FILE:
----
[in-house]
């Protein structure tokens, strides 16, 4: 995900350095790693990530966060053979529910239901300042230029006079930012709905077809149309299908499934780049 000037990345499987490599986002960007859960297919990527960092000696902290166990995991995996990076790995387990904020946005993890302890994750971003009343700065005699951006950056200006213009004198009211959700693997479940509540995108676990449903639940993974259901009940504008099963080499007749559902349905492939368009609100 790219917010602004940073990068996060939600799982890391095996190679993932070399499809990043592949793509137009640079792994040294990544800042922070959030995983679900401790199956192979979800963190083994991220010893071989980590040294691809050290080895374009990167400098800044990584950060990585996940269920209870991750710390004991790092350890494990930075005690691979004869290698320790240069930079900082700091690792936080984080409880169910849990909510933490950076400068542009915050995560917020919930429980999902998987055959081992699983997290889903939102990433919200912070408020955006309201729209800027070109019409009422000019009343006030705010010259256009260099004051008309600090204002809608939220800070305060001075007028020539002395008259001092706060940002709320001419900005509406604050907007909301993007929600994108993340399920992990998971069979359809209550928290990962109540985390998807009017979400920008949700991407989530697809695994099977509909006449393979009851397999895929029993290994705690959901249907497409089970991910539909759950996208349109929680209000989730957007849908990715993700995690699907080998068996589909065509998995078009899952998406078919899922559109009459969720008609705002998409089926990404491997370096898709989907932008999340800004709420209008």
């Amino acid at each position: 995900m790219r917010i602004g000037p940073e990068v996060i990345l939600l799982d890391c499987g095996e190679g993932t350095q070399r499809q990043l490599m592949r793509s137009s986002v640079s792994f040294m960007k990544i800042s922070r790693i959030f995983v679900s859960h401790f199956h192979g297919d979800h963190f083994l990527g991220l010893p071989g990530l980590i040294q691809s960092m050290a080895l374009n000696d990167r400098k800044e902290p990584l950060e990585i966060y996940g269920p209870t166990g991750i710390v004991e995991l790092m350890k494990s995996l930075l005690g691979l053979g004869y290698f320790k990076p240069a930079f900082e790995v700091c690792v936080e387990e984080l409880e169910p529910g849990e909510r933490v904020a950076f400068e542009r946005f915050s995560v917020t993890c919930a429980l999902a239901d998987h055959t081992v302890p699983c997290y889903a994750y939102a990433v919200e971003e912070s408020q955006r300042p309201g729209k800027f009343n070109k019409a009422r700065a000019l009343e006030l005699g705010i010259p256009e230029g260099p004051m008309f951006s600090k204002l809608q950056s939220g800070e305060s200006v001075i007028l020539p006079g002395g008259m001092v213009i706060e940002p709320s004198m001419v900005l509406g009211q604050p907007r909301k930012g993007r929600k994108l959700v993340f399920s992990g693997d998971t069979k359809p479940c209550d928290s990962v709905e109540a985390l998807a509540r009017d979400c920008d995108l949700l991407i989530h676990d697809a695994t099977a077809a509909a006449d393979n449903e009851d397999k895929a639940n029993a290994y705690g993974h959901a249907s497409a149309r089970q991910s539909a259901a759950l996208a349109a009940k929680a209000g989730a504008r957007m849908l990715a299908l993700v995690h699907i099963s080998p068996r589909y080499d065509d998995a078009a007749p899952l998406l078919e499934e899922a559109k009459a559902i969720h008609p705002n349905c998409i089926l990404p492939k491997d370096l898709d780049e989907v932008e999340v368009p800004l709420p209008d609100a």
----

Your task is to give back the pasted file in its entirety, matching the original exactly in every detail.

[in-house]
């Protein structure tokens, strides 16, 4: 995900350095790693990530966060053979529910239901300042230029006079930012709905077809149309299908499934780049 000037990345499987490599986002960007859960297919990527960092000696902290166990995991995996990076790995387990904020946005993890302890994750971003009343700065005699951006950056200006213009004198009211959700693997479940509540995108676990449903639940993974259901009940504008099963080499007749559902349905492939368009609100 790219917010602004940073990068996060939600799982890391095996190679993932070399499809990043592949793509137009640079792994040294990544800042922070959030995983679900401790199956192979979800963190083994991220010893071989980590040294691809050290080895374009990167400098800044990584950060990585996940269920209870991750710390004991790092350890494990930075005690691979004869290698320790240069930079900082700091690792936080984080409880169910849990909510933490950076400068542009915050995560917020919930429980999902998987055959081992699983997290889903939102990433919200912070408020955006309201729209800027070109019409009422000019009343006030705010010259256009260099004051008309600090204002809608939220800070305060001075007028020539002395008259001092706060940002709320001419900005509406604050907007909301993007929600994108993340399920992990998971069979359809209550928290990962109540985390998807009017979400920008949700991407989530697809695994099977509909006449393979009851397999895929029993290994705690959901249907497409089970991910539909759950996208349109929680209000989730957007849908990715993700995690699907080998068996589909065509998995078009899952998406078919899922559109009459969720008609705002998409089926990404491997370096898709989907932008999340800004709420209008």
């Amino acid at each position: 995900m790219r917010i602004g000037p940073e990068v996060i990345l939600l799982d890391c499987g095996e190679g993932t350095q070399r499809q990043l490599m592949r793509s137009s986002v640079s792994f040294m960007k990544i800042s922070r790693i959030f995983v679900s859960h401790f199956h192979g297919d979800h963190f083994l990527g991220l010893p071989g990530l980590i040294q691809s960092m050290a080895l374009n000696d990167r400098k800044e902290p990584l950060e990585i966060y996940g269920p209870t166990g991750i710390v004991e995991l790092m350890k494990s995996l930075l005690g691979l053979g004869y290698f320790k990076p240069a930079f900082e790995v700091c690792v936080e387990e984080l409880e169910p529910g849990e909510r933490v904020a950076f400068e542009r946005f915050s995560v917020t993890c919930a429980l999902a239901d998987h055959t081992v302890p699983c997290y889903a994750y939102a990433v919200e971003e912070s408020q955006r300042p309201g729209k800027f009343n070109k019409a009422r700065a000019l009343e006030l005699g705010i010259p256009e230029g260099p004051m008309f951006s600090k204002l809608q950056s939220g800070e305060s200006v001075i007028l020539p006079g002395g008259m001092v213009i706060e940002p709320s004198m001419v900005l509406g009211q604050p907007r909301k930012g993007r929600k994108l959700v993340f399920s992990g693997d998971t069979k359809p479940c209550d928290s990962v709905e109540a985390l998807a509540r009017d979400c920008d995108l949700l991407i989530h676990d697809a695994t099977a077809a509909a006449d393979n449903e009851d397999k895929a639940n029993a290994y705690g993974h959901a249907s497409a149309r089970q991910s539909a259901a759950l996208a349109a009940k929680a209000g989730a504008r957007m849908l990715a299908l993700v995690h699907i099963s080998p068996r589909y080499d065509d998995a078009a007749p899952l998406l078919e499934e899922a559109k009459a559902i969720h008609p705002n349905c998409i089926l990404p492939k491997d370096l898709d780049e989907v932008e999340v368009p800004l709420p209008d609100a």